Abstract: The first part of the study was a cross-sectional cohort study in 61 patients with acute facial palsy (19 with LNB and 42 with idiopathic facial paresis, Bell's palsy) and 22 healthy controls. CSF was analysed for the β-amyloid peptides Aβ38, Aβ40 and Aβ42, and the amyloid precursor protein (APP) isoforms α-sAPP and β-sAPP. CSF total-tau (T-tau), phosphorylated tau (P-tau) and neurofilament protein (NFL) were measured to monitor neural cell damage. The second part of the study was a prospective cohort-study in 26 LNB patients undergoing consecutive lumbar punctures before and after antibiotic treatment to study time-dependent dynamics of the biomarkers.In the cross-sectional study, LNB patients had lower levels of CSF α-sAPP, β-sAPP and P-tau, and higher levels of CSF NFL than healthy controls and patients with Bell's palsy. In the prospective study, LNB patients had low levels of CSF α-sAPP, β-sAPP and P-tau at baseline, which all increased towards normal at follow-up.Amyloid metabolism is altered in LNB. CSF levels of α-sAPP, β-sAPP and P-tau are decreased in acute infection and increase after treatment. In combination with earlier findings in multiple sclerosis, cerebral SLE and HIV with cerebral engagement, this points to an influence of neuroinflammation on amyloid metabolism.The trans-membranous protein amyloid precursor protein (APP) has been intensely studied in Alzheimer's disease (AD), since it is the source of β-amyloid (Aβ) peptides, recognized as key-components in AD pathophysiology [1]. Although ubiquitously expressed, the physiological role of APP in the adult organism remains largely unknown. APP may undergo non-amyloidogenic cleavage at the α-site, which inhibits formation of Aβ and releases an extracellular soluble α-sAPP fragment. Alternatively, APP is processed by combined cleavages by β-secretase and γ-secretase, releasing Aβ and β-sAPP. Aβ peptides vary in length due to variability in the γ-secretase cleavage site. Although CSF levels of α-sAPP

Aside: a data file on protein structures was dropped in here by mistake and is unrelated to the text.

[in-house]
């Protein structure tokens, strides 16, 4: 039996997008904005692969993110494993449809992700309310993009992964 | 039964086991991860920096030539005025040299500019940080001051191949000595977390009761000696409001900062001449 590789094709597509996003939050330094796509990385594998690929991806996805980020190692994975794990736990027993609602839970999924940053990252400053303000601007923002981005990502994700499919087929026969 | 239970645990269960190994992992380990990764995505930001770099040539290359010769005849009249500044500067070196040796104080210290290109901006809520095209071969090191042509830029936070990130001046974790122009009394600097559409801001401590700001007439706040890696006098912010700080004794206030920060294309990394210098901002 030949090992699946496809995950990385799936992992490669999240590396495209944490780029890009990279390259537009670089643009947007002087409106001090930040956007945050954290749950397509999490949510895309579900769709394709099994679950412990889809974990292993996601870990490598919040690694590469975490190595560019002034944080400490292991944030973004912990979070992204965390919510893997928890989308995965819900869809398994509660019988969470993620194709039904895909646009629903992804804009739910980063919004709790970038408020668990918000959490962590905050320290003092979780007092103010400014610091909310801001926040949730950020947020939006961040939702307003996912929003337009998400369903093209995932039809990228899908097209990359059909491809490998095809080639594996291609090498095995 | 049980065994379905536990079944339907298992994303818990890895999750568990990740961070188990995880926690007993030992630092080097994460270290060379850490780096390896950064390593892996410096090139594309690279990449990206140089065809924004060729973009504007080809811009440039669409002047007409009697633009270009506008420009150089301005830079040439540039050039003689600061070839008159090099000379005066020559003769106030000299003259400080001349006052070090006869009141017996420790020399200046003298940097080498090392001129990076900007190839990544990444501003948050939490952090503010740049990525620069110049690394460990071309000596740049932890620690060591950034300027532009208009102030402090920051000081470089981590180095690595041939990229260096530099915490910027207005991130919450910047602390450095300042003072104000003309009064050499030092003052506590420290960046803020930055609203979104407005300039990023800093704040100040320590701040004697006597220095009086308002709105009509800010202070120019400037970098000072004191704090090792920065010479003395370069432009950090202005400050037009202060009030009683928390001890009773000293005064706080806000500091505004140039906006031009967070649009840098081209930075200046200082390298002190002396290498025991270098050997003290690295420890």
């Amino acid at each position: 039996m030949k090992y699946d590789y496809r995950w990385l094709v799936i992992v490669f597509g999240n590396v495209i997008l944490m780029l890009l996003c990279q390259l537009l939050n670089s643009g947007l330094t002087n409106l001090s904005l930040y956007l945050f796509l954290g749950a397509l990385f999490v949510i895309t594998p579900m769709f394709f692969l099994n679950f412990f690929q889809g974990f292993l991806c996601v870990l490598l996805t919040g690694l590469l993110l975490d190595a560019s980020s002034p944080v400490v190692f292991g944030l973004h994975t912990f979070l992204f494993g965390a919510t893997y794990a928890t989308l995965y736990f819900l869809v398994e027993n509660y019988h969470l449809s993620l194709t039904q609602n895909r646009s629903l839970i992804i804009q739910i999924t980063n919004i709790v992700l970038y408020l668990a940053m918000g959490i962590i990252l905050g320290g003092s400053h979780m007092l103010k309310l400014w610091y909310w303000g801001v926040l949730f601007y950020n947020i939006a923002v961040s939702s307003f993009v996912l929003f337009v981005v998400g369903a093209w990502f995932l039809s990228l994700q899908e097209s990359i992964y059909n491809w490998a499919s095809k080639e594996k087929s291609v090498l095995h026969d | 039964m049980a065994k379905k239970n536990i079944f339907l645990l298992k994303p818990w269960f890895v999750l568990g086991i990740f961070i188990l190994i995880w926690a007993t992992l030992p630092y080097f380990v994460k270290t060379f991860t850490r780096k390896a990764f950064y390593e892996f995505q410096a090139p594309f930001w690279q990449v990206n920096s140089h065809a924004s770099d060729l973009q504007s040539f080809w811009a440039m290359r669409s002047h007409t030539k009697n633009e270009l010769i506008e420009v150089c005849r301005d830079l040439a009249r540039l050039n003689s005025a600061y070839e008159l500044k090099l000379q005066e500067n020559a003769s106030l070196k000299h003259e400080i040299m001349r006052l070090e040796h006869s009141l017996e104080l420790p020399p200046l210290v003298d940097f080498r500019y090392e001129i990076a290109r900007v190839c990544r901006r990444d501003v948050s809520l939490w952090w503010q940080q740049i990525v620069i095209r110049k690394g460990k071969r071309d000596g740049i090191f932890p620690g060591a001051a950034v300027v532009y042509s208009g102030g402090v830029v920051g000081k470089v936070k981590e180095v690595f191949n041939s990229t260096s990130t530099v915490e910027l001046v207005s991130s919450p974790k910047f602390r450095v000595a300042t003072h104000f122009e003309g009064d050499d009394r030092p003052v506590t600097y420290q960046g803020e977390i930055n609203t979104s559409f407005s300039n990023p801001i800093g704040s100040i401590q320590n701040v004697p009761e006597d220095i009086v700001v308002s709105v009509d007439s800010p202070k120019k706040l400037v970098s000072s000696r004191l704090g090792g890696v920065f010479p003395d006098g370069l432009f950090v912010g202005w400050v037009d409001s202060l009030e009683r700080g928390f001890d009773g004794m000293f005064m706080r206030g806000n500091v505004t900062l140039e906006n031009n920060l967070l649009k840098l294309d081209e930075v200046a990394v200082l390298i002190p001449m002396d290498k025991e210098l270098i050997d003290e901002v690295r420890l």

Confounding Factors Influencing Amyloid Beta Concentration in Cerebrospinal Fluid
Maria Bjerke,Erik Portelius,Lennart Minthon,Anders Wallin,Henrik Anckars?ter,Rolf Anckars?ter,Niels Andreasen,Henrik Zetterberg,Ulf Andreasson,Kaj Blennow
International Journal of Alzheimer's Disease , 2010, DOI: 10.4061/2010/986310